Hotels are adding the tip to the bill Gratuities: Increasingly, the room-service charge includes 15 to 18 percent for the server.

July 07, 1996|By Christopher Reynolds | Christopher Reynolds,LOS ANGELES TIMES

Tipping is never simple. And the closer you look, the more complicated it gets.

Consider, for instance, the room-service breakfast I ordered early this month at the Fifth Avenue Suites Hotel in Portland, Ore. The food came on time, the waiter was unfailingly polite. About a 15 percent to 18 percent tip, I figured. And sure enough, there on the penultimate line on my bill, someone else had already decided that I'd be tipping 18 percent.

A small-print note on the room-service menu explained that anyone who orders room service will be charged that amount automatically -- a practice that presumes all service to be above average and all guests to be fairly generous. Throughout the lodging industry, room-service operations have been adopting this practice in recent years, saying it simplifies life for guests and gives servers a more stable income.

John Bowen, associate professor of marketing at the University of Nevada College of Hotel Administration in Las Vegas, traces the trend to the growth of vacation-package resorts (where all-inclusive programs can confuse guests on the tipping question) and notes that since tax-law changes on gratuities in the 1980s, the built-in tip of 15 percent to 18 percent "is moving into regular commercial [hotel] properties."

Perhaps because of mixed feelings within the industry, Bowen says, the trend has spread relatively slowly. He guesses that among properties rated at three stars or more (roughly $80 a night and up), half to two-thirds of room-service operations now have built-in gratuities. Others put the figure even higher.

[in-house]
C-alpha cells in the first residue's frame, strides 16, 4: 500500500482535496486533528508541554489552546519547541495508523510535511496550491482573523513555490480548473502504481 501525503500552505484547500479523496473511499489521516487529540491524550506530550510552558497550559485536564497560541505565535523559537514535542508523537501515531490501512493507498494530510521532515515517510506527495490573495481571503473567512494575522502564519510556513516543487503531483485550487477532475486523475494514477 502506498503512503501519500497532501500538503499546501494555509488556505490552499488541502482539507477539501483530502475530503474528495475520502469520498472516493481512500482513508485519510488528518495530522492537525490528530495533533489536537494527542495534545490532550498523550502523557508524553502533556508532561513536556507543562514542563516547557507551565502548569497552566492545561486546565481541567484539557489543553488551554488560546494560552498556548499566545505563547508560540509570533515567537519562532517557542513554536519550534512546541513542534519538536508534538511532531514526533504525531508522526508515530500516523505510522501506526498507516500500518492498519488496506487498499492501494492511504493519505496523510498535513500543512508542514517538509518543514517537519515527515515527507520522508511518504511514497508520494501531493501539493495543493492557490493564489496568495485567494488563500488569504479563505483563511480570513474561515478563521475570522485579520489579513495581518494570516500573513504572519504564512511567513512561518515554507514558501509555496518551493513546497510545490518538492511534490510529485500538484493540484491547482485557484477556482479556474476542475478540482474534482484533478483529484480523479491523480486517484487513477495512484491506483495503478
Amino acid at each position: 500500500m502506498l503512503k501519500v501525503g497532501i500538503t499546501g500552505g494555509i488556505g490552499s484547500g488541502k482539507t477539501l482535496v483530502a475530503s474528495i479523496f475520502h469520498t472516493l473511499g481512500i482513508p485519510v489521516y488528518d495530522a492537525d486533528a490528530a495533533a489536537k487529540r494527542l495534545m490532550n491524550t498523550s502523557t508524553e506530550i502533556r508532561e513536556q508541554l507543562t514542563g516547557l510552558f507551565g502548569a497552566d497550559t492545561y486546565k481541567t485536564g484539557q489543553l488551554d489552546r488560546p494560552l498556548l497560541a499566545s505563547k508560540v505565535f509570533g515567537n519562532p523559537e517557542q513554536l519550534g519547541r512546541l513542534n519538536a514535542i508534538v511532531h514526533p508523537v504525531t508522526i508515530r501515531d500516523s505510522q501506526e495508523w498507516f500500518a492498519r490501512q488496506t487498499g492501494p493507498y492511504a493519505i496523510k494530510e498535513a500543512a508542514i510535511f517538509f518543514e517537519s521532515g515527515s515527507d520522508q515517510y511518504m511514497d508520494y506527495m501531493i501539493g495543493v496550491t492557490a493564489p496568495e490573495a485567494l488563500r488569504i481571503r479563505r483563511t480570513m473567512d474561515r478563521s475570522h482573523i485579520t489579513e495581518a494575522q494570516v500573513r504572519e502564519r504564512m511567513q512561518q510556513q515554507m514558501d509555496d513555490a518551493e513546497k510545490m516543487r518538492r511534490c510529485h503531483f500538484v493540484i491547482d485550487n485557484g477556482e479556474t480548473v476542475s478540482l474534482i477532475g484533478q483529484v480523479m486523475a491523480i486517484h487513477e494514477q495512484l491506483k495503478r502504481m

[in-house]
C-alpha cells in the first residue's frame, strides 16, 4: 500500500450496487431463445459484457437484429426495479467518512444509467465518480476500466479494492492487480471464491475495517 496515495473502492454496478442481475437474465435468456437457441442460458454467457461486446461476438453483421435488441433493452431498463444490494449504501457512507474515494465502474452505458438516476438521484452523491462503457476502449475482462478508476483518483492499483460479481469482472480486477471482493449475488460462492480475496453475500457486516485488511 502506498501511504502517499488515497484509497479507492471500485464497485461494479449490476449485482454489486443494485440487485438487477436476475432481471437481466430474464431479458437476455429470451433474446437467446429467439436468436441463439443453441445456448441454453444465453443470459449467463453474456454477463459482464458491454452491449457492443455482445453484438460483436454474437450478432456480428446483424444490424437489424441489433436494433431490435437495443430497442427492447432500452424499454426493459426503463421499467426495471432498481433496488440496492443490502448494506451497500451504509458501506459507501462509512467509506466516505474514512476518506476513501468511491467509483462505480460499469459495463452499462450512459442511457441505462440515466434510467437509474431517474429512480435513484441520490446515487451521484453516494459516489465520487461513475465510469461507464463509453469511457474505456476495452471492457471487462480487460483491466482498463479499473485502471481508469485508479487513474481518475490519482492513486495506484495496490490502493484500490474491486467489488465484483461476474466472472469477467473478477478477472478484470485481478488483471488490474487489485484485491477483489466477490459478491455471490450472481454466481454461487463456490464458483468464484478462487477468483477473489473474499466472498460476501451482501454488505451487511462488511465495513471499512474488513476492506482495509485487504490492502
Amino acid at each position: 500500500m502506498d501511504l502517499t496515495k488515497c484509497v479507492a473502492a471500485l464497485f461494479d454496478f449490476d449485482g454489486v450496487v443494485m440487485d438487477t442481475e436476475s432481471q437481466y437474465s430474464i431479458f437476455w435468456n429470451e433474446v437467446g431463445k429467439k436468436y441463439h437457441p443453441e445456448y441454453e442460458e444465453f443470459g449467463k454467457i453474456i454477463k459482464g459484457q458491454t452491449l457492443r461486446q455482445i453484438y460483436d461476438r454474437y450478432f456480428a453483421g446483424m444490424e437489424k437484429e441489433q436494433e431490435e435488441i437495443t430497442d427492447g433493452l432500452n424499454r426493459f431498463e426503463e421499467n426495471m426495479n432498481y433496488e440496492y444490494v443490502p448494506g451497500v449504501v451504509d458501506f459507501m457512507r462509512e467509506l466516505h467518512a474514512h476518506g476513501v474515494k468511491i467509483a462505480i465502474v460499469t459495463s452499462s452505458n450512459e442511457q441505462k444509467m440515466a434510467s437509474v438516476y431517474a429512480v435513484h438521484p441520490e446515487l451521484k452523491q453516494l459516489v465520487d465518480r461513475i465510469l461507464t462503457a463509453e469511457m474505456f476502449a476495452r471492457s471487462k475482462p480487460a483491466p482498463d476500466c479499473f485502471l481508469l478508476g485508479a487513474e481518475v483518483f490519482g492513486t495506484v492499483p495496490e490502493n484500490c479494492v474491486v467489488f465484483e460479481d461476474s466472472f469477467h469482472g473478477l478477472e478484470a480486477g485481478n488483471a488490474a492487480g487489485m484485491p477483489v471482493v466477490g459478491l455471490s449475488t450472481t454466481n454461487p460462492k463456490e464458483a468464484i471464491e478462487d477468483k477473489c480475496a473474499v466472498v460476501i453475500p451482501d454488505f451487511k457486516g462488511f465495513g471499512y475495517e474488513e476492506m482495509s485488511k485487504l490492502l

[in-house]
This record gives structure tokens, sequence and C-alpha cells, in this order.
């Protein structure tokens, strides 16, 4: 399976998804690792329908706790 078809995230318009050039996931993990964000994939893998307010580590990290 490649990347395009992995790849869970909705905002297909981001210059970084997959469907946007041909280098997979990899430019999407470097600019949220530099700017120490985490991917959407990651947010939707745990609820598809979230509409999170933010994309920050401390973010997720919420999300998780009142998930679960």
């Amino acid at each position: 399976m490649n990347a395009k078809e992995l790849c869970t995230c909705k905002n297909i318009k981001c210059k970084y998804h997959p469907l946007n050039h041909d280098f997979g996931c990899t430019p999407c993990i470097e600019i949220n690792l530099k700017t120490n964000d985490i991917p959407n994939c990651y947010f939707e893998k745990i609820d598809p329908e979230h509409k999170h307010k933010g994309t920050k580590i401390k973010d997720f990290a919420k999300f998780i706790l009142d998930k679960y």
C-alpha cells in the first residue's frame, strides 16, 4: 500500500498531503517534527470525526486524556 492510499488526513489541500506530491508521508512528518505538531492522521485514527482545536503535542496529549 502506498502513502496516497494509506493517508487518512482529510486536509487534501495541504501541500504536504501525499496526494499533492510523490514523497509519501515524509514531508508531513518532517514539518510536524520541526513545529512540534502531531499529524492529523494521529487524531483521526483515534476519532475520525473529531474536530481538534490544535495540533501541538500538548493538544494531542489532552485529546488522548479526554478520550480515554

At Hilton-managed hotels, spokeswoman Kendra Walker says general managers have free rein to impose or reject the idea. Thus the New York Hilton and Towers has an automatic-tip room-service policy while the Waldorf-Astoria does not.

Still, questions over the automatic service charge remain. What if the service is slow, or otherwise subpar, and I don't want to pay 18 percent?

Despite the proliferation of the built-in service fee, I've never seen any hotel literature that allows for the possibility of not paying it. But the general manager of the Fifth Avenue Suites, Craig Thompson, says that an unsatisfied guest should feel free to overrule the automatic gratuity. And if a guest does that, XTC Thompson said, his servers have orders to comp the guest's entire meal. So travelers who love confrontation have a chance ++ for a free meal, while the noncombative masses quietly submit.

Here are some other updates from the mysterious world of gratuities, and those who receive them. Tourism industry insiders say this advice generally holds true in the United States, Canada and Mexico.

The maid: Many hotel guests forget to tip their maids, although maids may have the most unpleasant job at the hotel and the lowest pay. If your room is well maintained, authorities say, it's reasonable to leave $1 or $2 per night.

The cabbie: Generally, taxi drivers expect 10 percent to 15 percent if they give good service, rounding to the nearest dollar. In Mexico, however, most taxi drivers don't expect tips, but most gas station attendants do.

The concierge: This has always been a sort of Rorschach test with cash, and by gallantly insisting that they expect nothing but a word of thanks, most concierges offer little help to would-be tippers. Under intense questioning, however, a pair of veteran concierges acknowledged that $2 to $3 is a reasonable tip for making a dinner reservation or confirming flights, which are probably the most common tasks for the concierge.

Pub date: 7/07/96

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